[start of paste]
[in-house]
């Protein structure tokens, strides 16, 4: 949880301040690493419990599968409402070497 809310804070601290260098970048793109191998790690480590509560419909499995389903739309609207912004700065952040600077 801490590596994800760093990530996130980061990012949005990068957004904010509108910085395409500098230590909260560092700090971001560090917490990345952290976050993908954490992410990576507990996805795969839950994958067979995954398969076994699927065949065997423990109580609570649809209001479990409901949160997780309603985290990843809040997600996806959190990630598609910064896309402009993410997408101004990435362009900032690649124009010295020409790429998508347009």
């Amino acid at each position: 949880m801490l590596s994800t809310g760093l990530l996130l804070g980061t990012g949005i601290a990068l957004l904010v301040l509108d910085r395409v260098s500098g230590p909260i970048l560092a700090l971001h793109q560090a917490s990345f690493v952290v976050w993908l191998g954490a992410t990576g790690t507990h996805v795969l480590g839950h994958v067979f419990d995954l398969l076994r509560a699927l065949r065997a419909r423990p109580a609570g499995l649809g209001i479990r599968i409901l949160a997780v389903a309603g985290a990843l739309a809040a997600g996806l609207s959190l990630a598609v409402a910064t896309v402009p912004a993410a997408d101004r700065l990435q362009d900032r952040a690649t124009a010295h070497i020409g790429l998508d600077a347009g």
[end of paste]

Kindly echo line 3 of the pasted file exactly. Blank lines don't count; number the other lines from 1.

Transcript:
């Amino acid at each position: 949880m801490l590596s994800t809310g760093l990530l996130l804070g980061t990012g949005i601290a990068l957004l904010v301040l509108d910085r395409v260098s500098g230590p909260i970048l560092a700090l971001h793109q560090a917490s990345f690493v952290v976050w993908l191998g954490a992410t990576g790690t507990h996805v795969l480590g839950h994958v067979f419990d995954l398969l076994r509560a699927l065949r065997a419909r423990p109580a609570g499995l649809g209001i479990r599968i409901l949160a997780v389903a309603g985290a990843l739309a809040a997600g996806l609207s959190l990630a598609v409402a910064t896309v402009p912004a993410a997408d101004r700065l990435q362009d900032r952040a690649t124009a010295h070497i020409g790429l998508d600077a347009g």